Characterization of the early oxidative burst in wild-type or SHIP1−/− macrophages. OxyBURST-conjugated, IgG-opsonized beads were fed to wild-type or SHIP1−/− macrophages expressing β-actin-mCherry and the increases in OxyBURST fluorescence were recorded at regular intervals. A, Phase-contrast and overlay images of a wild-type macrophage undergoing phagocytosis of particles. Actin is pseudocolored red, OxyBURST is pseudocolored green. Scale bar in the phase-contrast image corresponds to 5 μm. B, The maximal OxyBURST fluorescence produced on the beads was plotted vs the time of peak fluorescence for wild-type (n = 20) or SHIP1−/− (KO, Knockout; n = 27) macrophages. Asterisks indicate significance (p < 0.05) for both the difference in peak fluorescence intensity and the time of peak fluorescence. C, The level of oxidase activity, as indicated by the rise in fluorescence intensity, was averaged over time in multiple phagosomes from wild-type (n = 15) or SHIP1−/− (n = 25) macrophages and plotted. Bar indicates Student's t test for significant differences. Filled bar corresponds to time points with significantly different fluorescence (p < 0.05).

FIGURE 2.

Characterization of the early oxidative burst in wild-type or SHIP1−/− macrophages. OxyBURST-conjugated, IgG-opsonized beads were fed to wild-type or SHIP1−/− macrophages expressing β-actin-mCherry and the increases in OxyBURST fluorescence were recorded at regular intervals. A, Phase-contrast and overlay images of a wild-type macrophage undergoing phagocytosis of particles. Actin is pseudocolored red, OxyBURST is pseudocolored green. Scale bar in the phase-contrast image corresponds to 5 μm. B, The maximal OxyBURST fluorescence produced on the beads was plotted vs the time of peak fluorescence for wild-type (n = 20) or SHIP1−/− (KO, Knockout; n = 27) macrophages. Asterisks indicate significance (p < 0.05) for both the difference in peak fluorescence intensity and the time of peak fluorescence. C, The level of oxidase activity, as indicated by the rise in fluorescence intensity, was averaged over time in multiple phagosomes from wild-type (n = 15) or SHIP1−/− (n = 25) macrophages and plotted. Bar indicates Student's t test for significant differences. Filled bar corresponds to time points with significantly different fluorescence (p < 0.05).

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These results differ from previous reports indicating that SHIP-1 deficiency increased the oxidative burst (21). In those studies, however, oxidase activity was measured 2 h after the initiation of phagocytosis. The OxyBURST beads were not useful for comparing late times after phagocytosis. To examine superoxide production over a longer interval, wild-type or SHIP1−/− macrophages were stained with NBT. In the presence of superoxide, NBT is converted to formazan, which appears by bright field microscopy as a purple stain in the phagosome (49). Macrophages were fixed after undergoing phagocytosis for 45 min and the number of stained phagosomes per 100 macrophages were scored. After 45 min of phagocytosis, SHIP1−/− macrophages showed a significant increase in the amount of formazan-positive phagosomes, indicating increased superoxide production (wild type = 51.3 NBT+ phagosomes per 100 cells; SHIP1−/− = 87.9 NBT+ phagosomes per 100 cells; p-value <0.005). Independent measurements ensured that the increase in superoxide-positive phagosomes was not due to increased numbers of phagosomes in SHIP1−/− macrophages (data not shown). Therefore, SHIP-1 deficiency decreased ROI generation during early stages of phagocytosis, as measured by OxyBURST conversion, and increased it at later times, as measured by NBT conversion. Technical limitations prevented the application of a single method for comparing early and late responses.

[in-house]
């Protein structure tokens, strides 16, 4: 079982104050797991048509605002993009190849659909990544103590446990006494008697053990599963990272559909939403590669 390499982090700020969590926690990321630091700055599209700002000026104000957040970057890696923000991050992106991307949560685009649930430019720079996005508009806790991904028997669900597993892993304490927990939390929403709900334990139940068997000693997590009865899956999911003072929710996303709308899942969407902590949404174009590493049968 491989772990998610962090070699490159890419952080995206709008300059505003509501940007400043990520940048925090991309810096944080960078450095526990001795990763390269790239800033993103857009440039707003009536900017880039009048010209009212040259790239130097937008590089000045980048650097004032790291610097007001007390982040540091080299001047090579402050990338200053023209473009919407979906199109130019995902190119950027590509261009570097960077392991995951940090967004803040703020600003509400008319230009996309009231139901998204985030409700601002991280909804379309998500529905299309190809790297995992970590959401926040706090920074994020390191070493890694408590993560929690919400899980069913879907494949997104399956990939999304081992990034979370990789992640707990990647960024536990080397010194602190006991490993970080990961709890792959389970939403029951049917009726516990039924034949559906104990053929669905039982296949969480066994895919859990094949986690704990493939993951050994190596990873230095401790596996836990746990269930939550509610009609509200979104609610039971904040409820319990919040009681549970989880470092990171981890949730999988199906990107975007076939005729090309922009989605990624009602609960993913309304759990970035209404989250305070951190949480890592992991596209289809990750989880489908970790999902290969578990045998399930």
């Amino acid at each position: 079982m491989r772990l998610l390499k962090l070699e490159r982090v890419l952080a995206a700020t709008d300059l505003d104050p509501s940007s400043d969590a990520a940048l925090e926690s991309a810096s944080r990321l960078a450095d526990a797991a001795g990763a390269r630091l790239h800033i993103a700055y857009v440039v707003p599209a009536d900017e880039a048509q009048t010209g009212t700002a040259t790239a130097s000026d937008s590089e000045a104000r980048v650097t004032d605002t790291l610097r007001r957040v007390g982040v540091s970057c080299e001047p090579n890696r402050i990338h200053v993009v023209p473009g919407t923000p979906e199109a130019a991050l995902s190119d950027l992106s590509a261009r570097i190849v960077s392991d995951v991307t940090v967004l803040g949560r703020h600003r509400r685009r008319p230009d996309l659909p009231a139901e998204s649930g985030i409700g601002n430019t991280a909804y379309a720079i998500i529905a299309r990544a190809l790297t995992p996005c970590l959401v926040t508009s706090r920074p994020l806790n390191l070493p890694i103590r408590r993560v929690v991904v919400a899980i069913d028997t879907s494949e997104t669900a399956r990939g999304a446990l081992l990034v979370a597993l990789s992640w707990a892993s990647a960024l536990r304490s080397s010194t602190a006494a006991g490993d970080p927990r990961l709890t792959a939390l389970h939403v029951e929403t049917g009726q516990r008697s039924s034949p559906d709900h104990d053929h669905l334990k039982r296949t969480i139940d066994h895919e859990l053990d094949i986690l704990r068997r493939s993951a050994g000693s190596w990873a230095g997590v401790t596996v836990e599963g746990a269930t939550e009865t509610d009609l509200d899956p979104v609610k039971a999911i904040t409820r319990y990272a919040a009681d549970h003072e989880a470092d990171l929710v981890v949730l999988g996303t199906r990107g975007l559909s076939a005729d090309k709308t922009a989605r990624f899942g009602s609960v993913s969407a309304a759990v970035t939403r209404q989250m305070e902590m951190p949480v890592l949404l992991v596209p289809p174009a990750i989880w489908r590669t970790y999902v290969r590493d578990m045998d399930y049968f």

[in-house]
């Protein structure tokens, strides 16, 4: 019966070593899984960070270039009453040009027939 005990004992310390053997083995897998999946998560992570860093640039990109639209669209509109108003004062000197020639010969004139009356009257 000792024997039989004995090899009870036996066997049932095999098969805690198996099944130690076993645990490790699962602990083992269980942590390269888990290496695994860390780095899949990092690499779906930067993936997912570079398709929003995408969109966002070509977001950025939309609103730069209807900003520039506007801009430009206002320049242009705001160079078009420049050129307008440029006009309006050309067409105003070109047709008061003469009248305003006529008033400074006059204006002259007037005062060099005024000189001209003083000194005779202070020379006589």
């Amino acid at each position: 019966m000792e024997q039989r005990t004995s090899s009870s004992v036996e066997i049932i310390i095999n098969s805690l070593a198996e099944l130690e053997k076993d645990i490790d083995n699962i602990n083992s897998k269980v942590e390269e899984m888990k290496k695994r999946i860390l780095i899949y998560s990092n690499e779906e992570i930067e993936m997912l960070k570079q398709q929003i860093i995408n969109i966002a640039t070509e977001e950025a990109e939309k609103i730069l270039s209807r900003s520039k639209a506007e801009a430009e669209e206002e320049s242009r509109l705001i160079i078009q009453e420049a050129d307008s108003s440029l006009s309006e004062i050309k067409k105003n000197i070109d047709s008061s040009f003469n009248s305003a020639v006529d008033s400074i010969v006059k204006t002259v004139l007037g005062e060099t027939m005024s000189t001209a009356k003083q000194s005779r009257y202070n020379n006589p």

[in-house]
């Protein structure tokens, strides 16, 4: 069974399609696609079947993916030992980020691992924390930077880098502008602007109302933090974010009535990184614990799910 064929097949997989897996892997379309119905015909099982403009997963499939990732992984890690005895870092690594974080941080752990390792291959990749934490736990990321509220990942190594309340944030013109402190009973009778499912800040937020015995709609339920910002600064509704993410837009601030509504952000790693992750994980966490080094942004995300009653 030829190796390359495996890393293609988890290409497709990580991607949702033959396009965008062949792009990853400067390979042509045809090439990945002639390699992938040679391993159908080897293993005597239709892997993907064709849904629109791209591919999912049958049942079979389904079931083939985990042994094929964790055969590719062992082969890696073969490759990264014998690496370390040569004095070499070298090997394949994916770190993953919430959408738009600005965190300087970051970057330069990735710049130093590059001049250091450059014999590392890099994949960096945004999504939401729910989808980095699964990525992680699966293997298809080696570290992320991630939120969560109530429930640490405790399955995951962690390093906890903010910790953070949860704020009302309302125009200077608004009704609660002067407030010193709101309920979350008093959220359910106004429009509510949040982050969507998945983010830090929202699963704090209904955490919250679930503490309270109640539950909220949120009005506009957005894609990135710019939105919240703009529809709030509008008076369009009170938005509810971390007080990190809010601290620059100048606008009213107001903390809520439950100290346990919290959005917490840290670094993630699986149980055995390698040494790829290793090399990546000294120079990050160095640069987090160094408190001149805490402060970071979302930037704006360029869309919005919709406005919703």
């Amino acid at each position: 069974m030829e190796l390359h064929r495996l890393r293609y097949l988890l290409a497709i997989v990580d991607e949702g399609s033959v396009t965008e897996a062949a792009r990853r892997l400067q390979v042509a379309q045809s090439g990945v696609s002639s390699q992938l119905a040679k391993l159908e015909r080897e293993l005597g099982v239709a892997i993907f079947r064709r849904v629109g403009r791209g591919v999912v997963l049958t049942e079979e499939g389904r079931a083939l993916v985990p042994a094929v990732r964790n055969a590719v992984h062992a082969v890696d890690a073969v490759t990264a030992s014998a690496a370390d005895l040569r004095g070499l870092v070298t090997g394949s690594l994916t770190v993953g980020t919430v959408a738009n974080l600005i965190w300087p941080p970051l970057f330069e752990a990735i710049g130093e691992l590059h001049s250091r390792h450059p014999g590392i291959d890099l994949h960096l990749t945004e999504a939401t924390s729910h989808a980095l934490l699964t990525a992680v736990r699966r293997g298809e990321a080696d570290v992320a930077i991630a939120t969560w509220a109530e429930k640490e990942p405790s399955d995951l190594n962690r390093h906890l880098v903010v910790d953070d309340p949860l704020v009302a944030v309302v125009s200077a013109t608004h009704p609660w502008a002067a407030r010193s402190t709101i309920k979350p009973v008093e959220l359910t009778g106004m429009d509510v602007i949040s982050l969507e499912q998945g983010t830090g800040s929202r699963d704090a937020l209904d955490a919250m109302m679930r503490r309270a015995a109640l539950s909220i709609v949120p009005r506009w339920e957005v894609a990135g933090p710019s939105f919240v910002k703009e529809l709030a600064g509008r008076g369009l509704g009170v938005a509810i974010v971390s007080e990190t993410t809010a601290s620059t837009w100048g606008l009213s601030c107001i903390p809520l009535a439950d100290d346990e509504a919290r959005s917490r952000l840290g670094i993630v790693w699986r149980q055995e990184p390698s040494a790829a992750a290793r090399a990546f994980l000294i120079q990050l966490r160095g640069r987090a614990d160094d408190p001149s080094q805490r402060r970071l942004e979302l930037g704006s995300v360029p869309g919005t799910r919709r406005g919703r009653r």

To examine whether SHIP-1 effects on OxyBURST conversion were related to phagosomal PI(3)P dynamics, we monitored PI(3)P in macrophages expressing fluorescent 2×FYVE. In BMDM expressing 2×FYVE-YFP and free CFP, the 2×FYVE domain localized to small intracellular vesicles (Fig. 3) as observed previously in RAW macrophages (9). Upon internalization of opsonized erythrocytes, 2×FYVE-YFP fluorescence increased on the phagosomes of both wild-type and SHIP1−/− macrophages (Fig. 3,A). To compare the patterns of PI(3)P formation and oxidase activation during FcR-mediated phagocytosis, wild-type macrophages expressing 2×FYVE-mCherry and free CFP were fed OxyBURST-coated, IgG-opsonized polystyrene beads. Imaging revealed that 2×FYVE-mCherry recruitment to nascent phagosomes preceded the conversion of OxyBURST (Fig. 3,B). From time lapse sequences of phagocytosis, we measured the ratios of 2×FYVEmCherry to CFP and OxyBURST (YFP) to CFP and compared the RP/RC levels over time (Fig. 4,A). These measurements indicated that the increase in PI(3)P preceded or coincided with the fluorogenic conversion of OxyBURST on beads (Fig. 4,A). Quantitative analysis of macrophages expressing 2×FYVE-YFP and CFP indicated that the rates of PI(3)P generation were similar on wild-type and SHIP1−/− phagosomes (Fig. 4 B). This suggests that PI(3)P contributes to the early generation of ROI on phagosomes. Furthermore, the decreased generation of ROI in phagosomes of SHIP1−/− macrophages was not due to a deficiency in PI(3)P generation.